The American History of Chickens for Food
75 years or so ago, before the industrialization and mass production of our food supply, chicken meat came from the largely unwanted male offspring of laying hens. These unwanted roosters when young weighed just a pound and a half but were so tender they could be cooked under a “broiler” and not become too tough. Meat chickens continue to be referred to as “broilers”. Next came the “fryers”, a little bit bigger and less tender but still small. After fryers came the larger “roasters” which were older “spent hens” from laying eggs which were so tough they were only used for soup stock, broths and stews. However these old “stewing hens” back then really packed a flavor punch and were highly prized!
Chickens originally were only given supplemental high calorie ground corn as feed. They had to get their protein, vitamins and minerals from the clover and green plants in the pasture with whatever bugs, larvae, worms, rodents, snakes and frogs they ate while foraging. Green forage was necessary throughout the year for healthy, productive chickens. In winter these pre-industrial era chickens received leguminous dried hay just like the farm’s ruminant livestock. Chicken as meat was largely a byproduct of egg production and was done on what we would now consider to be “small scale”. One hundred egg laying hens was considered to be a “large operation” with chicken meat a “luxury” food product. Beef consistently “ruled the roost” before the Second World War as it was far cheaper than chicken. Chicken was largely consumed in the Southern states where pastures stayed mostly “green” during winter months. During this time period a three pound chicken cost around $30 in today’s dollars and was consumed in the North by more “well to do” families in major cities such as New York. During the “War”, beef was tightly rationed but chicken was not. Consumption of chicken during this time soared as chicken meat moved north of the Ohio River. The war years were a time of great profits for poultry producers but the fear was that American consumers would abandon chicken when beef became available again after the war. Producing a bigger chicken was seen by chicken marketers as a way of maintaining wartime level poultry consumption. The Great Atlantic and Pacific Tea Company (aka the well known “A&P”) national grocery store chain began to sponsor “Chicken of Tomorrow” contests to encourage an increase in the size and muscling of broiler chickens. In March of 1948, a California hatchery chasing this prize developed a chicken that not only was a pound heavier but actively gained that extra weight on less feed.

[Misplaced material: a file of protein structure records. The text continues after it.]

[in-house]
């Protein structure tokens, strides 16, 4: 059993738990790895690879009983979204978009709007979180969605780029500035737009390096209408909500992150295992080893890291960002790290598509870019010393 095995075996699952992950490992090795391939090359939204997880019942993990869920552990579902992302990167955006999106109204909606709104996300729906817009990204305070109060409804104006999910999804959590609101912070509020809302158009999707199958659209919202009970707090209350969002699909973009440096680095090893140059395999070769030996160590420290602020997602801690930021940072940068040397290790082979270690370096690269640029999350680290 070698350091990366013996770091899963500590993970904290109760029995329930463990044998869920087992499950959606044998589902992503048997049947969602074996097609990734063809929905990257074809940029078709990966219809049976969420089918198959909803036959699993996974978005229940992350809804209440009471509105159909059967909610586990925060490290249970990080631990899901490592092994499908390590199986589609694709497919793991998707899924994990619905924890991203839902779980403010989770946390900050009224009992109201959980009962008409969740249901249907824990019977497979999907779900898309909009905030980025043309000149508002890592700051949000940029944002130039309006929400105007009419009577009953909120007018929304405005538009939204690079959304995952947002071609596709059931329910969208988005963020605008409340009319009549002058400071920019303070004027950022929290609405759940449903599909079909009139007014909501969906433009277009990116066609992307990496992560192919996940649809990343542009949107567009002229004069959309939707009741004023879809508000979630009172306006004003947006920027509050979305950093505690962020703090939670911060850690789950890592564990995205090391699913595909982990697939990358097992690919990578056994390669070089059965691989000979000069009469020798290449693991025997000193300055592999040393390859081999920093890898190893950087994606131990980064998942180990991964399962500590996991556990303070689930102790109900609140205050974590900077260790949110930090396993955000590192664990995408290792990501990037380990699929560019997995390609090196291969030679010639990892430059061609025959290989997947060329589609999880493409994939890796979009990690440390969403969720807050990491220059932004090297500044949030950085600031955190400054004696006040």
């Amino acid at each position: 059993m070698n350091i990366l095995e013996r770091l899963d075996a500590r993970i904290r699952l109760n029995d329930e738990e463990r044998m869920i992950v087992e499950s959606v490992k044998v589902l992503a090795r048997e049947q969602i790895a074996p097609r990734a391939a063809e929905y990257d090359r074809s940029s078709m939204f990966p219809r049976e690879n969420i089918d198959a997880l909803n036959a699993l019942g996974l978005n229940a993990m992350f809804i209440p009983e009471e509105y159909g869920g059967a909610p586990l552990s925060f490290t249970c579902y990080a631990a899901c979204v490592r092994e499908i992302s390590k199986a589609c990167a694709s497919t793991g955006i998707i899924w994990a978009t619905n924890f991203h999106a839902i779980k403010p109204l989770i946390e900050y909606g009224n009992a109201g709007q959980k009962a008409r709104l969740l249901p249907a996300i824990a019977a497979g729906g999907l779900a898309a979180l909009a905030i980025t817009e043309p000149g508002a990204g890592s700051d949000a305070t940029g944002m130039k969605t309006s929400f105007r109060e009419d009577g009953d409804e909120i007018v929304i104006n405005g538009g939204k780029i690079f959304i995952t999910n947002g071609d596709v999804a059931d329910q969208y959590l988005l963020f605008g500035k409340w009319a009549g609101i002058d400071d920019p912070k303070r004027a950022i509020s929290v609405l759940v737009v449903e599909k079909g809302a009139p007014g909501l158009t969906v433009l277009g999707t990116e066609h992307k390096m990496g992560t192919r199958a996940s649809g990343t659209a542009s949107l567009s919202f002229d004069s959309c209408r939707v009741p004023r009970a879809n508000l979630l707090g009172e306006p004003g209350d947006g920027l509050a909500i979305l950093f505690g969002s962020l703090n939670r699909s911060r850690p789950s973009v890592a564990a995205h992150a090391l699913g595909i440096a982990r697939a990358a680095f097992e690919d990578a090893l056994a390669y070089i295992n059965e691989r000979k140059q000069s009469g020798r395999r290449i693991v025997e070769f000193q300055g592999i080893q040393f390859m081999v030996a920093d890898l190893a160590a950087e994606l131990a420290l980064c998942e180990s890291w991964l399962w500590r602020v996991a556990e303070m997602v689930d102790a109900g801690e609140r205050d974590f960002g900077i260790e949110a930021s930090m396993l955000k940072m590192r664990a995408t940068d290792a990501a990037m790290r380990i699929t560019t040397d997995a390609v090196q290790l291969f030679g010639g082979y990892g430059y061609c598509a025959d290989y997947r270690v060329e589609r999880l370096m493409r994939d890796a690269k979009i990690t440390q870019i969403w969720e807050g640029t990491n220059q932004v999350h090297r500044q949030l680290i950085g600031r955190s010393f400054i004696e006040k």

This “more meat for less feed” phenomenon and the post war advent of chemically derived artificial vitamins essentially ended “pastured poultry” farming. Why let these chickens “waste energy” foraging? The management goal was to keep their heads in the feed trough in a controlled indoor factory type environment. Just feed the chickens artificial vitamins, minerals and protein and keep them inside year round. What this was doing to the nutrient values and quality of chicken was not measured at that time. Today’s “broilers” grow twice as fast as those in 1948 and get to “harvest weight” on a third less feed. The only problem is that eating today’s mass produced factory based chickens has been described as similar to eating the stuffing in a Teddy Bear. Interestingly, the one flavor the chemical scientists haven’t been able to create is the one that tastes like our highly prized, pre-industrial era, naturally raised chicken!
The only place where this most natural, original flavor and quality of chicken can be found is on precious, small family owned “pastured poultry” farms scattered across the nation. The American Pastured Poultry Producers Association maintains a directory, promotes pastured poultry, educates the public and keeps our rich history of more naturally raised pasture based chicken alive today!